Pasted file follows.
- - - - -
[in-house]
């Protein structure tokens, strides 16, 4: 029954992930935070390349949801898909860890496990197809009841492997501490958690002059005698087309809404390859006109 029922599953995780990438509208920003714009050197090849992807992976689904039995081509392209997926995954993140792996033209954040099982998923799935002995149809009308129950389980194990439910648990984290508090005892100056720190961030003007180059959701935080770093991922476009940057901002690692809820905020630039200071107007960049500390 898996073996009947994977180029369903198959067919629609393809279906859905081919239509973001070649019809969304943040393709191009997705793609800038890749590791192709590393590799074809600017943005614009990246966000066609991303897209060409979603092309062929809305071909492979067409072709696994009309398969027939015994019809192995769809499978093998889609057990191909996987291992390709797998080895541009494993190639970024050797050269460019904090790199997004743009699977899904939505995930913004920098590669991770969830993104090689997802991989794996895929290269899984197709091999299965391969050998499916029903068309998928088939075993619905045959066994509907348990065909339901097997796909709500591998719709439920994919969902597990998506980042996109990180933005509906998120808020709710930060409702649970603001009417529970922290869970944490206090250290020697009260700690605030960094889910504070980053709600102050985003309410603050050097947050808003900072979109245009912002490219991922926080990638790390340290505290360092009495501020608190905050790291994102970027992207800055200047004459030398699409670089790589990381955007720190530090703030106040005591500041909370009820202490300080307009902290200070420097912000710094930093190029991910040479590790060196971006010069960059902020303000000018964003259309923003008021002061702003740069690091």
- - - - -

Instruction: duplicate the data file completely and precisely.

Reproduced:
[in-house]
């Protein structure tokens, strides 16, 4: 029954992930935070390349949801898909860890496990197809009841492997501490958690002059005698087309809404390859006109 029922599953995780990438509208920003714009050197090849992807992976689904039995081509392209997926995954993140792996033209954040099982998923799935002995149809009308129950389980194990439910648990984290508090005892100056720190961030003007180059959701935080770093991922476009940057901002690692809820905020630039200071107007960049500390 898996073996009947994977180029369903198959067919629609393809279906859905081919239509973001070649019809969304943040393709191009997705793609800038890749590791192709590393590799074809600017943005614009990246966000066609991303897209060409979603092309062929809305071909492979067409072709696994009309398969027939015994019809192995769809499978093998889609057990191909996987291992390709797998080895541009494993190639970024050797050269460019904090790199997004743009699977899904939505995930913004920098590669991770969830993104090689997802991989794996895929290269899984197709091999299965391969050998499916029903068309998928088939075993619905045959066994509907348990065909339901097997796909709500591998719709439920994919969902597990998506980042996109990180933005509906998120808020709710930060409702649970603001009417529970922290869970944490206090250290020697009260700690605030960094889910504070980053709600102050985003309410603050050097947050808003900072979109245009912002490219991922926080990638790390340290505290360092009495501020608190905050790291994102970027992207800055200047004459030398699409670089790589990381955007720190530090703030106040005591500041909370009820202490300080307009902290200070420097912000710094930093190029991910040479590790060196971006010069960059902020303000000018964003259309923003008021002061702003740069690091």